Edward Whitton of Whittons in Honiton conducted an online-only auction on April 2 ‘en plein air’. Internet buyers could hear birdsong as they placed bids at the silver and jewellery sale.

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The industry is adapting by switching to an online-only formula with staff working remotely and ensuring social distancing measures are respected at all times, including during delivery.

Last week, while some salerooms chose to furlough staff under the government help scheme, others held ‘live online only’ auctions behind closed doors, broadcasting sales on the internet from empty buildings or auctioneers’ own homes. Timed auctions are also an option that many salerooms are pursuing.

Most salerooms were offering free storage for sold items while some were also giving allotted individual collection times for items to be picked up to ensure no personal contact.

Council confusion

Auction house premises are on the government’s list of the non-essential businesses that have been closed.

Some councils appeared initially confused over online sales and the guidance on social distancing, with a few taking a tough line on what they deemed breaches of the Covid-19 lockdown before then backing down.

Two-thirds of the way through the March 31 auction held by Aldridges of Bath, the firm received calls from Bath & North East Somerset Council and the local Environmental Health department demanding that the sale be stopped.

Auctioneer Ivan Street argued that, using a team limited to four members of the same family, a sale format that was closed to the public but open to 847 registered online bidders was very much in the spirit of the law. He was then allowed to continue the sale that included the £18,500 Kashmir shawl reported on News Digest (page 6).

“We pinned everything on this sale, probably the last we can hold until we can get out and about again,” said Street. “We are hugely grateful to the bidders who participated, many of whom we had not met before.”

Council backs down

In a separate incident, another investigating council was persuaded to let an unnamed auctioneer continue to trade online after drawing a clear distinction between a public auction and one held behind closed doors.

The local authority later conceded: “The complaint we received referred to your business being open for public auction. This is clearly not the case if you are closed to the public. As such you are operating as an ‘Online Auctioneer’ and you do not have to close the premises. You must, however, continue to ensure that the UK Government guidelines on reducing the spread of Covid- 19 are followed.”

Lyon & Turnbull also reported a successful sale of Decorative Arts on April 1 – the firm’s first using the ‘live online’ format.

Alone in the saleroom, managing director Gavin Strang stood for 12 hours on the rostrum, fielding bids via video-conferencing software from three online platforms and phones operated by staff from home.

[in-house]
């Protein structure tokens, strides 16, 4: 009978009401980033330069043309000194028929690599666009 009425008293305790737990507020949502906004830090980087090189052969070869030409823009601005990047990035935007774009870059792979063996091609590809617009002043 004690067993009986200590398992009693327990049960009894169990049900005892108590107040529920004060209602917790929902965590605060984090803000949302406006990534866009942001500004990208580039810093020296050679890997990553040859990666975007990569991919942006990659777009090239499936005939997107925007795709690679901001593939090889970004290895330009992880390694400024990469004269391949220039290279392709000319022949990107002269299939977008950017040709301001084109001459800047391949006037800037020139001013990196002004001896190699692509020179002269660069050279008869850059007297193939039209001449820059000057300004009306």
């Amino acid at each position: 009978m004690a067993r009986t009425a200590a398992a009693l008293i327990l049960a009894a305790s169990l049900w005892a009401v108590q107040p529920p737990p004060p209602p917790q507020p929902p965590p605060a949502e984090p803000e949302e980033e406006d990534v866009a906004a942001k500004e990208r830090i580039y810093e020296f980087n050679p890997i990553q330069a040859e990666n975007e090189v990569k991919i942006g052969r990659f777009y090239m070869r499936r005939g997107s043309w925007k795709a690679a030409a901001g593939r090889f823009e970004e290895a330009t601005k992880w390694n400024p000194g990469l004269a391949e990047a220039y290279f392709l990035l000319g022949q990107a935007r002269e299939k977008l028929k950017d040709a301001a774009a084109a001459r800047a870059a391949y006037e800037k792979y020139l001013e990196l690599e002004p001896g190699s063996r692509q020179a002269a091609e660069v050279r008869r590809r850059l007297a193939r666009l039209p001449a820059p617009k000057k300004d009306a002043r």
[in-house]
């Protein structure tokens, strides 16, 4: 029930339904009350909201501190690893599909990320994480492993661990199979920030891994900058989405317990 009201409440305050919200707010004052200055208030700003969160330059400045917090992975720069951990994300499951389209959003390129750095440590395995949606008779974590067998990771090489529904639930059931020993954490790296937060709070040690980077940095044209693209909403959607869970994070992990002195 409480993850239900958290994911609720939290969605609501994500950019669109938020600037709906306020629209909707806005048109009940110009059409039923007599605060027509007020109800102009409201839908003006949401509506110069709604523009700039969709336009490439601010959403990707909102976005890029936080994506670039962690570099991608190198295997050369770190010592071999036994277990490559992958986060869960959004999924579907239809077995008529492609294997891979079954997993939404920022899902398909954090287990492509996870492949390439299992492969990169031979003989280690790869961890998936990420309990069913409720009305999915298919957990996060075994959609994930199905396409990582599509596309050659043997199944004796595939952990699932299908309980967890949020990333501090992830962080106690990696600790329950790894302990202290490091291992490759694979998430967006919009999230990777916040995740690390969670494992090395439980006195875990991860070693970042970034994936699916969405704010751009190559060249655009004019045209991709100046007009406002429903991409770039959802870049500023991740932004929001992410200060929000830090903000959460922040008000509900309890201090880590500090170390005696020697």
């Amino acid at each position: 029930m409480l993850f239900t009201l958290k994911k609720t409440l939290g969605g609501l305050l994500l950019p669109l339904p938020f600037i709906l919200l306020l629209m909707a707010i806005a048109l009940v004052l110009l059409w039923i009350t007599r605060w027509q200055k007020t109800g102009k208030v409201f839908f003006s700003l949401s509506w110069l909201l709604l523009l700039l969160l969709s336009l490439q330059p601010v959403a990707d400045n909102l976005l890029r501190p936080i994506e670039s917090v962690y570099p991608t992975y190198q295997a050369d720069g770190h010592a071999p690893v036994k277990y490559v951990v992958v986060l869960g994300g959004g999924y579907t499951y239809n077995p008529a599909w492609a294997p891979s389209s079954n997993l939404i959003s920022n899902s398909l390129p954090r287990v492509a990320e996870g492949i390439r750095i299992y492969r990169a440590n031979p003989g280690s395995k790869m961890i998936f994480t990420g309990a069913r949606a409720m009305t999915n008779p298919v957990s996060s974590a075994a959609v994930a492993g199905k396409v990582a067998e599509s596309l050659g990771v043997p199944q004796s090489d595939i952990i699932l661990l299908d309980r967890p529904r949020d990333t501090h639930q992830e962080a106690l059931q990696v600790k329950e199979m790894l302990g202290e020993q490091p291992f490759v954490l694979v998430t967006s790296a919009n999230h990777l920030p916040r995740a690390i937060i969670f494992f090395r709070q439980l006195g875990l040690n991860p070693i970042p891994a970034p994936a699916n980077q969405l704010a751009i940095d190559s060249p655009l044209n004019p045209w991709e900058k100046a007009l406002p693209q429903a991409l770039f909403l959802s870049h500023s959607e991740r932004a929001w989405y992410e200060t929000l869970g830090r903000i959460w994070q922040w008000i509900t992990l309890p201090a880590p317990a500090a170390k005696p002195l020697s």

Gavin Strang did almost 12 hours solo on the rostrum for Lyon & Turnbull on April 1.

Almost 1400 bidders registered online, with around 500 online absentee and 700 commission bids left before the sale. The selling rate across around 600 lots was 83% – above the norm for this sale category.

The £570,000 sale was led by the £28,000 bid for a 19in (48cm) bronze reduction of the New Sculpture classic, Sir George Frampton’s Peter Pan dated 1911.

“It was certainly the longest time I have ever spent on the rostrum, but I’m not complaining,” said Strang. “If there hadn’t been so much bidding, I might have been finished in half the time. I’m glad we were able to trade in a way which allowed all our staff and customers to safely stay at home.”

The firm plans to repeat the formula for three more sales in disciplines it believes are also well-suited to ecommerce: Contemporary & Post-War Art (April 16), African & Oceanic Art, Antiquities and Natural History (May 5) and Fine Asian & Islamic Works of Art (May 13).

Furloughing staff

Meanwhile, reports emerged last week that Sotheby’s and Christie’s have already furloughed some staff and introduced pay cuts (either forced or voluntary) for those who remain in work.

Bonhams and some regional rooms have also had to furlough some employees.

Sotheby’s is conducting some sales. Its watch department has launched a programme of weekly online auctions. The rolling seven-day format offers a swift turnaround between appraisal and sale. The sales, beginning with a 19-lot selection offered via Hong Kong closing on April 8, are additions to the existing schedule of live auctions.

While small portable items present fewer issues than those that require careful and expensive packing and shipping, Sotheby’s online auction of Old Master paintings from the collection of dealer Rafael Valls opened as planned last week and remains scheduled to close on April 8.

The firm also posted the highest-ever total for an online sale of 20th Century Design when an auction that closed on March 31 raised $4.03m (£3.25m) including premium. It had previously been scheduled as a live sale in New York.

Christie’s plans to announce more online sales in the weeks ahead across collecting categories including decorative arts, fine art, jewellery, watches, wine and handbags.

Other initiatives include an enhanced private sales site offering online viewings and immediate purchase options, while a digital ‘auction estimate tool’ has led to a year-on-year increase of 162% in online submissions.